Islamists Accounts Frozen by Turkish Court

ANKARA (Reuter)–A Turkish court Tuesday froze more than $100 million worth of accounts and securities belonging to a leading Islamist group of companies in the wake of an army claim that businessmen were supporting religious activism.

Court officials said the action was taken after Kombassan Holding failed to seek the necessary permission for raising capital from Turkey’s Capital Markets Board (SPK).

"After the application from the SPK we have frozen bank accounts and securities worth 14.9 trillion lira ($102 million) belonging to Kombassan Holding,"an official at Ankara Commercial Court told Reuters.

Turkey’s powerful military–engaged in a fierce battle with the Islamist-led government–said last week at strongly-worded briefings to senior civil servants and the media that political Islam was financially backed by "100 Islamist businessmen."

No companies were identified–but newspaper reports pointed to Kombassan and food retailer Yimpas Holding–based in the conservative town of Yozgat–as among the leading Islamist firms targeted by the military.

The SPK said over the weekend it had started legal proceedings against Kombassan–saying "the company attempted to raise its capital without being registered on the board’s books."

Kombassan–involved in printing–paper and machinery production and construction–wants to raise its capital to 100 trillion lira from 39.5 trillion – currently the highest capital of any Turkish company.

Run from Islamist Prime Minister Necmettin Erbakan’s stronghold of Konya–Kombassan caught the public eye when it bought a state tire company in a government sell-off shortly after Erbakan took office last June.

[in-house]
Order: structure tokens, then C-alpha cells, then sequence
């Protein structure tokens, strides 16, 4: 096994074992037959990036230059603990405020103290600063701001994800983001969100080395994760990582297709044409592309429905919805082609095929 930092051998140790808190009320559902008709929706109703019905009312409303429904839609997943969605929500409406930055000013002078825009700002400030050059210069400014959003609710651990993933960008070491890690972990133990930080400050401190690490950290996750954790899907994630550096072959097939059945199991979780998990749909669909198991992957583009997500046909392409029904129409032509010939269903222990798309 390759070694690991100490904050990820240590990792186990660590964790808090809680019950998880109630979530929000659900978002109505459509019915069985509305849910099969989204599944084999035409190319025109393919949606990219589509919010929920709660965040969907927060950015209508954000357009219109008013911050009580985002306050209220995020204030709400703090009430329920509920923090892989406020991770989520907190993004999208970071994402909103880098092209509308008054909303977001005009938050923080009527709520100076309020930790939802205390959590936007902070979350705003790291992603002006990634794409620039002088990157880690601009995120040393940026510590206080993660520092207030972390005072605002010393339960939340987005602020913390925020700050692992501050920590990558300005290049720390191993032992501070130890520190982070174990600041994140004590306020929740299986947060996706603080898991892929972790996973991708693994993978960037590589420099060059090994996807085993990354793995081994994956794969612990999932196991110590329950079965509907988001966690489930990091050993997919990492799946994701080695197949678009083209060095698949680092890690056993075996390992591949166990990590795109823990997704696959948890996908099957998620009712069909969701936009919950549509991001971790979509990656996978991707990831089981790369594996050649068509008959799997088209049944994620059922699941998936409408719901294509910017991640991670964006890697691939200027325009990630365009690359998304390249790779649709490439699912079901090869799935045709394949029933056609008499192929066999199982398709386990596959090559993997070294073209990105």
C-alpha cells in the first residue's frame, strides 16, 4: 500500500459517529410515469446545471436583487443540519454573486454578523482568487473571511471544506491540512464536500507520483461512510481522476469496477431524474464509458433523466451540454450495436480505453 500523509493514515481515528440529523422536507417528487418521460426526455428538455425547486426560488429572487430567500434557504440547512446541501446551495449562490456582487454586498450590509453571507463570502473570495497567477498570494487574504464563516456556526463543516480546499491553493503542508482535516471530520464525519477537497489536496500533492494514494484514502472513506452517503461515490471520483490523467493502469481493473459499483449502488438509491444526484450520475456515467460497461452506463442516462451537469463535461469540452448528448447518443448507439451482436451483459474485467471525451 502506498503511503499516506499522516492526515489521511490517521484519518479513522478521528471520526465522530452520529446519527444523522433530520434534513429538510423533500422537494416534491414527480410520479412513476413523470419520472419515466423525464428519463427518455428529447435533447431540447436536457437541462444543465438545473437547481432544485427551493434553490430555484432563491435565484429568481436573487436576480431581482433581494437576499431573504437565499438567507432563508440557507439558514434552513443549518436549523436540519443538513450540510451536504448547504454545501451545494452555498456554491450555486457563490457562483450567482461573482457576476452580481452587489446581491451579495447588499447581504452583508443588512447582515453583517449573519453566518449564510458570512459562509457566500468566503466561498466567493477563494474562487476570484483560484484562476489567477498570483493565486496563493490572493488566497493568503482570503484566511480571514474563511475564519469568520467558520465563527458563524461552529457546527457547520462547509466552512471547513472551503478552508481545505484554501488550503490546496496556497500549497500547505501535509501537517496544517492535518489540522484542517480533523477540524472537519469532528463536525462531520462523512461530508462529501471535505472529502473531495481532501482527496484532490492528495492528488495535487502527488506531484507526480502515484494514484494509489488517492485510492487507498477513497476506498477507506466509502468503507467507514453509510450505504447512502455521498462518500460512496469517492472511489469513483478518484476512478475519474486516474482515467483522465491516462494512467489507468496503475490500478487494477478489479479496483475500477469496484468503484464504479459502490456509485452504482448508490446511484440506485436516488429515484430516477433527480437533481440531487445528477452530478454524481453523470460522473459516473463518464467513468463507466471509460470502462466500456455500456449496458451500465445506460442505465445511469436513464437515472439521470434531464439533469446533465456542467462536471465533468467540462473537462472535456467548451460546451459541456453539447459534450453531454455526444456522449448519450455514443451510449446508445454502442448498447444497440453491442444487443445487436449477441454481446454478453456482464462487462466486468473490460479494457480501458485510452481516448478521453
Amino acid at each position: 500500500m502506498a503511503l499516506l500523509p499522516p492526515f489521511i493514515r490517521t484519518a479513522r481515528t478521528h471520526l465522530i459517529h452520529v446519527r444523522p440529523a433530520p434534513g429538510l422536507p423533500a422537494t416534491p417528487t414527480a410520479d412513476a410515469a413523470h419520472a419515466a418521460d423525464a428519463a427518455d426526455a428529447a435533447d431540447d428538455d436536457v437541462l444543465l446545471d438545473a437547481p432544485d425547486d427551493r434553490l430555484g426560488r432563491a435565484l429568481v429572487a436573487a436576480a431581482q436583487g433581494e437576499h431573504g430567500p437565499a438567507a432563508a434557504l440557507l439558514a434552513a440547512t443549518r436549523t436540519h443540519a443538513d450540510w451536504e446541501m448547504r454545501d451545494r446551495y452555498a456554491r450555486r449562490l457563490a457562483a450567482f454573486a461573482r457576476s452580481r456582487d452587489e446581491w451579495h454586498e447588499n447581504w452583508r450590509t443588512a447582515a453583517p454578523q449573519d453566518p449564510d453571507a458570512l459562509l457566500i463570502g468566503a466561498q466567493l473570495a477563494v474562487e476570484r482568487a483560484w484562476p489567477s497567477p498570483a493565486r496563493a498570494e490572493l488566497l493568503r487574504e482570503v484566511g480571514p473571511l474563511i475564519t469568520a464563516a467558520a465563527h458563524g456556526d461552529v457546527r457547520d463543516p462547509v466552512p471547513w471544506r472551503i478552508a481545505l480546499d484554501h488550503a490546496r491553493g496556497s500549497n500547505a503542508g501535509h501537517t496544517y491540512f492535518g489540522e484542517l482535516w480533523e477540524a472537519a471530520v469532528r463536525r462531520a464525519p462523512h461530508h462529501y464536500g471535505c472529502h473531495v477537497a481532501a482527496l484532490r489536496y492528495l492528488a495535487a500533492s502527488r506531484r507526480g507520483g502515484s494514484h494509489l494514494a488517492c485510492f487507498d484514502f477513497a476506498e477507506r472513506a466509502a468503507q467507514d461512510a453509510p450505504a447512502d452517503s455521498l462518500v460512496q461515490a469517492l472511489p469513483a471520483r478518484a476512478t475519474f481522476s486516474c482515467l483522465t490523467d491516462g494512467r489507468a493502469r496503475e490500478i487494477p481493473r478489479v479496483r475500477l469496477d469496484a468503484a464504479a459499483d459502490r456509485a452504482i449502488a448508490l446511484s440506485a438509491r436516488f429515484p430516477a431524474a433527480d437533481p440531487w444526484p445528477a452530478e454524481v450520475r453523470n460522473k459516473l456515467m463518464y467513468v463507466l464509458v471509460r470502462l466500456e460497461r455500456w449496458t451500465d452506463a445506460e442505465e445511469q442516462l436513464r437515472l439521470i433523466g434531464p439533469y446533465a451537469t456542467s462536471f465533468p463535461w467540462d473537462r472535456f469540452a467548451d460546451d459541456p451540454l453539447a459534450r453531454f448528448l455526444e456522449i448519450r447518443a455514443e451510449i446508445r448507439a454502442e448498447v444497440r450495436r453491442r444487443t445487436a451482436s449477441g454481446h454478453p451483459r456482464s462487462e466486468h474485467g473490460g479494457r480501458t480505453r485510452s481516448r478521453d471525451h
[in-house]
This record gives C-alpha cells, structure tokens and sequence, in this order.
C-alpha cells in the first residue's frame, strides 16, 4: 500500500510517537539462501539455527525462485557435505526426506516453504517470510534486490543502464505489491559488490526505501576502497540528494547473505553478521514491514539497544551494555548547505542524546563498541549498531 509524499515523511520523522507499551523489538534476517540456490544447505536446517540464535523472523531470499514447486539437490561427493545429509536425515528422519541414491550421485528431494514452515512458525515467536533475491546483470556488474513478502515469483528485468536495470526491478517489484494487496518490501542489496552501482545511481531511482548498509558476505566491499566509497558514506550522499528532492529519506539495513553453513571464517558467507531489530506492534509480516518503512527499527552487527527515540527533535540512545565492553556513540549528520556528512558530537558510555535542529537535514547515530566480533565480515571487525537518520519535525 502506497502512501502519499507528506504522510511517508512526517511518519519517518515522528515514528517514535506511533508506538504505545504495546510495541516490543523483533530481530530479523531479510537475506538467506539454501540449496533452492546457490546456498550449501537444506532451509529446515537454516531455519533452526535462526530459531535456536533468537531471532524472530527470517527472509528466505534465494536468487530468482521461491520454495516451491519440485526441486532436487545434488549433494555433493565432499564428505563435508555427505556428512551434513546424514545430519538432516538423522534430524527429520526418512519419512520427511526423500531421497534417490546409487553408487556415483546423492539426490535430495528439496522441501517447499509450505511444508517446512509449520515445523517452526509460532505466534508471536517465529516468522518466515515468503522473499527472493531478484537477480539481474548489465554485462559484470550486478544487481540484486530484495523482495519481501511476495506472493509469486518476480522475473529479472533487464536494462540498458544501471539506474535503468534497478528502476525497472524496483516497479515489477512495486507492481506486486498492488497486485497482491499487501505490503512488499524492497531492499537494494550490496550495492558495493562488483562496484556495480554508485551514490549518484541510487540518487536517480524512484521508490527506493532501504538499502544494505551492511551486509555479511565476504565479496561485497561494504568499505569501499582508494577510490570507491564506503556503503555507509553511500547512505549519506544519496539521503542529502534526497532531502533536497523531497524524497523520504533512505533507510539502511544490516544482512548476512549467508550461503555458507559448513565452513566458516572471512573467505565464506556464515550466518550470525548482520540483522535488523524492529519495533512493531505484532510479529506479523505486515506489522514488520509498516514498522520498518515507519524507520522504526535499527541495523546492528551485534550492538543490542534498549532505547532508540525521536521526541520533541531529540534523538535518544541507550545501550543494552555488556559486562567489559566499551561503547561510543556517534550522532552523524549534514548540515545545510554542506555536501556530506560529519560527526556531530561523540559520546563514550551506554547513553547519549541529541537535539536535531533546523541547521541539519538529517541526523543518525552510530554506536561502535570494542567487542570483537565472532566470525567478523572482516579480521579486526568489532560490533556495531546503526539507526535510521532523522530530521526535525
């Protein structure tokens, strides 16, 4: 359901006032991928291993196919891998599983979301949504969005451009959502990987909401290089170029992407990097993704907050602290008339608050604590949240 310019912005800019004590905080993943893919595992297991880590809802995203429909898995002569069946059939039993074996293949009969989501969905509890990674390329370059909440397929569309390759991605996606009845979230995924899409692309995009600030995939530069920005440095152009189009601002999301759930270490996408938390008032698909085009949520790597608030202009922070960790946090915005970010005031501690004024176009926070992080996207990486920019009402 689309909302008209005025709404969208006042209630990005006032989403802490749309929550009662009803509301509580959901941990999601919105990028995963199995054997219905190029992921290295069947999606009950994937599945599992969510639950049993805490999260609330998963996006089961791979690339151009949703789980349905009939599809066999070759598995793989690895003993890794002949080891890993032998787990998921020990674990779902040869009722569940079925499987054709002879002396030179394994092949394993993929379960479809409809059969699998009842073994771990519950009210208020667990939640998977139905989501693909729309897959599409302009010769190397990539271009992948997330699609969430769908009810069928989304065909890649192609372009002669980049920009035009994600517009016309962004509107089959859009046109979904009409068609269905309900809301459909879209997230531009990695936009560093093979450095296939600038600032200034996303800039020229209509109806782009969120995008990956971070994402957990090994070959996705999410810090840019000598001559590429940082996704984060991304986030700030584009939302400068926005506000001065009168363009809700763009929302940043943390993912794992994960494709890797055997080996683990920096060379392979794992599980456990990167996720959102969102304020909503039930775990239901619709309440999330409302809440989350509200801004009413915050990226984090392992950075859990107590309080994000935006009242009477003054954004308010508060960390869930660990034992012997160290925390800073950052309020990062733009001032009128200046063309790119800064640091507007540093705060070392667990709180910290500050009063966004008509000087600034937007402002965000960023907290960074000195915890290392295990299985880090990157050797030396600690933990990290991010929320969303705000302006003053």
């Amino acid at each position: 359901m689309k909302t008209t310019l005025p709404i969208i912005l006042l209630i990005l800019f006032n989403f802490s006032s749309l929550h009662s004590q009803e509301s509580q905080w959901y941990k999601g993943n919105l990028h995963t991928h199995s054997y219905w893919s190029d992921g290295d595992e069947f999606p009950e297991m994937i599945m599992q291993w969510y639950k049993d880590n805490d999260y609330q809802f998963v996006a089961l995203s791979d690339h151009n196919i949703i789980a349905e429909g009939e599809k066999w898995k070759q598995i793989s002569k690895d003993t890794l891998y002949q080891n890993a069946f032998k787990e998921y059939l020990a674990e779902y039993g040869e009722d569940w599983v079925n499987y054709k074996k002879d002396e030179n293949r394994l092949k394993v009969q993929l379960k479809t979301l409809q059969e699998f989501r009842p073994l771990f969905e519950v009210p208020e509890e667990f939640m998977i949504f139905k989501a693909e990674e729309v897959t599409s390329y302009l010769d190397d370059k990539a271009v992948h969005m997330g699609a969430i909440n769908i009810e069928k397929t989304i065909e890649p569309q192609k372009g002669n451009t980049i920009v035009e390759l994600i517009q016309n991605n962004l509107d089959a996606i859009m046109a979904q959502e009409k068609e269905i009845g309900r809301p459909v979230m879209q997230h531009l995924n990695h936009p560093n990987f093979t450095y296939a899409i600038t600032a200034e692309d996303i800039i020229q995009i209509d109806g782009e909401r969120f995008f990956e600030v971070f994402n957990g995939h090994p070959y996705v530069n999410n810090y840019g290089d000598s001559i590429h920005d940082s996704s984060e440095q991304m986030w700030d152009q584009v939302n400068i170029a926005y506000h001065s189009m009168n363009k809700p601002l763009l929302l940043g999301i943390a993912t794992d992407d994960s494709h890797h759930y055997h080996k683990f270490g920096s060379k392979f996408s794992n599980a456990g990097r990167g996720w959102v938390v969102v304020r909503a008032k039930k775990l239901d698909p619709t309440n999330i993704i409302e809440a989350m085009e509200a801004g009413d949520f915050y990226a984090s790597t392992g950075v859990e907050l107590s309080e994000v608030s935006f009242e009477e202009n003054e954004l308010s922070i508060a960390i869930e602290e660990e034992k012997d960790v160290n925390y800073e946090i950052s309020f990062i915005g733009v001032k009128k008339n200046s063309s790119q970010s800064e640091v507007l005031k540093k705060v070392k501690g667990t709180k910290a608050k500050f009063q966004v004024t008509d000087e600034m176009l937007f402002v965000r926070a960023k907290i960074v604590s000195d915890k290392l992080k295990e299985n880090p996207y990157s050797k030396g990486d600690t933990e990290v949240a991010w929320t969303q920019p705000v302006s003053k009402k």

Its activities were highlighted last month when a company courier arriving at Ankara airport was allegedly caught importing 1.7 million marks ($979,000) illegally from Germany.

Kombassan and other leading Islamist companies launched an advertising campaign on Monday to defend themselves against accusations that they were fostering an Islamic revival.

"It is a very serious mistake to show us among the so-called ?companies helping fundamentalism’ in newspapers and on TVs," read a full-page advertisement by Yimpas in many newspapers.

Turkish authorities will monitor mosques and religious education courses for signs of militancy as a part of an army-inspired curb on Islamist activism–state-run Anatolian news agency said Tuesday.

"It was determined that some preachers at the mosques and teachers at the Koran courses have recently made speeches against Ataturk and the Turkish armed forces," the agency quoted the interior ministry as saying in an order to police.

Police will closely watch religious centers–recording speeches made there and increasing their intelligence activities about religious activism–the agency said. It did not say how many mosques or education classes would be observed.

Anatolian said plainclothes police would also listen to sermons by suspected extremist religious leaders and report back to their superiors.

"From now on we will put more importance on intelligence work. Speeches that constitute crimes will be recorded by tape cassettes and cameras,” the agency quoted an unnamed senior police official as saying.

A military-dominated council in February demanded a government crackdown on a religious upsurge–including tighter implementation of dress restrictions–the closure of unofficial Islamic education courses and efforts to limit the role of religious schools.

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